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Omicron: How Much Damage Can It Do to the US Economy?

Image: Creative Commons.

John Maynard Keynes famously said that “when the facts change, I change my mind. What do you do sir?”. Today with widespread reports of a new strain–going by the name Omicron–of the Covid-19 virus, it would seem that the facts have changed with respect to the US and world economic outlook. That change merits our rethinking as to where the US and world economy might be headed.

While to be sure, it is yet too early to know exactly how transmissible and how vaccine-resistant the Omicron variant might be, it is not too early to know that the news of that variant is causing governments around the world to reimpose travel restrictions and to reinforce Covid preventive measures. That would make it prudent for economic policymakers to reassess their present economic and financial market outlooks for next year.

In assessing the likely impact of the new variant’s spread, it is important to bear in mind the challenging economic and financial market circumstances in which the new variant will be occurring. Not only is US inflation now running at its highest level in the past thirty years as indicated by consumer prices now increasing at a 6 ¼ percent clip. US asset price and credit markets seem to be in bubble territory.

One indication of troubling asset price bubbles is the fact that US equity valuations are now at very lofty levels that have been experienced only once before in the last one hundred years. Another is that US housing prices in inflation-adjusted terms are higher today than they were in 2006 on the eve of the bursting of the US housing and credit market bubble.

Against this background, it would seem that in a best-case scenario, Omicron’s economic damage might be limited to prolonging the return to the more normal functioning of the global supply chain and to preventing the early return to the rebalancing of demand away from goods and towards services. Those considerations could keep inflation at an uncomfortably high level for longer than the Federal Reserve is currently expecting. It might also force the Fed to raise interest rates very much earlier than the Fed is currently planning to keep inflation under control.

Omicron: The Worst-Case Economic Scenario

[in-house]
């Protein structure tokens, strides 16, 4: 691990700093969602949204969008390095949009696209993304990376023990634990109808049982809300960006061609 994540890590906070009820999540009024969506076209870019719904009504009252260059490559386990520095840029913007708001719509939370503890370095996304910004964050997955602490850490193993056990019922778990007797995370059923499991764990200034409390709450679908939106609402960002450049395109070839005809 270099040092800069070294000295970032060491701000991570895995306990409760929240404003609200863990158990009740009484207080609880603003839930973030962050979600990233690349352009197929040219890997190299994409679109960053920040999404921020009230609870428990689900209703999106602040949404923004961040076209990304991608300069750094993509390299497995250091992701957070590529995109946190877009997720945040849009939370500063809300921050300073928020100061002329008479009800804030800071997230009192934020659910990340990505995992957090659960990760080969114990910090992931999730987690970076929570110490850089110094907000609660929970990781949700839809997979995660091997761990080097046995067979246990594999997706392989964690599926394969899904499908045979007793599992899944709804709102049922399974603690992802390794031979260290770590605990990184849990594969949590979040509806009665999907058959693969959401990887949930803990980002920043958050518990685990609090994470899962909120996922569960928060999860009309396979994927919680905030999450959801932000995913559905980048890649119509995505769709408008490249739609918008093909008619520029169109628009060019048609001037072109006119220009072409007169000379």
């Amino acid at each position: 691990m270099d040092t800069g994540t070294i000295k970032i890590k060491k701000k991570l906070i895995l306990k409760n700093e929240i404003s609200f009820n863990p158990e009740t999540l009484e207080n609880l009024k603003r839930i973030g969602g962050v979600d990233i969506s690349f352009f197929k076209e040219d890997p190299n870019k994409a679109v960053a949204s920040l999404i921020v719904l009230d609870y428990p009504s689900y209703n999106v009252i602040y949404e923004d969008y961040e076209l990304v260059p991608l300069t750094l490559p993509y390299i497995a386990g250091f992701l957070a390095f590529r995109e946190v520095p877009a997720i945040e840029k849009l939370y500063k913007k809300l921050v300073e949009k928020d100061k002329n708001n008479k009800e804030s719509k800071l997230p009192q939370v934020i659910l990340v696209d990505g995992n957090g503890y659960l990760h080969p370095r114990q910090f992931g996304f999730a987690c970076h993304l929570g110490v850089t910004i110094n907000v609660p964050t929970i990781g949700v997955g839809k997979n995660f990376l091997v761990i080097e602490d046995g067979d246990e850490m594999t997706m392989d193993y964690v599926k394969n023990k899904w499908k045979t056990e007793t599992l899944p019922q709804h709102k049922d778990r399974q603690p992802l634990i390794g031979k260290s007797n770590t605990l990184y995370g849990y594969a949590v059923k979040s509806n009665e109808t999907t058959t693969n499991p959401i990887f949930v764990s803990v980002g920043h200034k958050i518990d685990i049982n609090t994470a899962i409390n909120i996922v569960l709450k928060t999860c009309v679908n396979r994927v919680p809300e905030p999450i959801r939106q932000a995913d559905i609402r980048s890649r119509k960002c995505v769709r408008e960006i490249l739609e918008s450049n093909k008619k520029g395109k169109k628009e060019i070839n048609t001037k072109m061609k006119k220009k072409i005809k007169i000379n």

In a worst-case scenario, it might turn out that Omicron is very much more transmissible and vaccine-resistant than was the delta variant. If that indeed turned out to be the case, we should brace ourselves for a substantial hit to household and investor confidence both at home and abroad. While that might cool today’s inflationary pressures and forestall Fed interest rate hikes, it would constitute a major headwind to the US and global economic recoveries.

All of this does not bode well for financial markets next year. This would seem to be especially the case considering that their stretched valuations are premised on the assumption that ultra-low interest rates will go on forever and that the economic recovery will continue indefinitely. In the best Omicron case scenario, it would be higher than expected Fed interest rates that might burst the US equity and housing market bubbles. In the worst-case Omicron scenario, it would be disappointing economic growth that might be the trigger for the bursting of those bubbles.

Needless to add, the last thing that President Biden needs in the run up to the mid-term elections is higher inflation or disappointing economic growth. That would seem to particularly the case since either of those two economic eventualities could soon burst today’s asset and credit market bubbles.

Desmond Lachman is a senior fellow at the American Enterprise Institute. He was formerly a deputy director in the International Monetary Fund’s Policy Development and Review Department and the chief emerging market economic strategist at Salomon Smith Barney.

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Desmond Lachman joined AEI after serving as a managing director and chief emerging market economic strategist at Salomon Smith Barney. He previously served as deputy director in the International Monetary Fund’s (IMF) Policy Development and Review Department and was active in staff formulation of IMF policies. Mr. Lachman has written extensively on the global economic crisis, the U.S. housing market bust, the U.S. dollar, and the strains in the euro area. At AEI, Mr. Lachman is focused on the global macroeconomy, global currency issues, and multilateral lending agencies.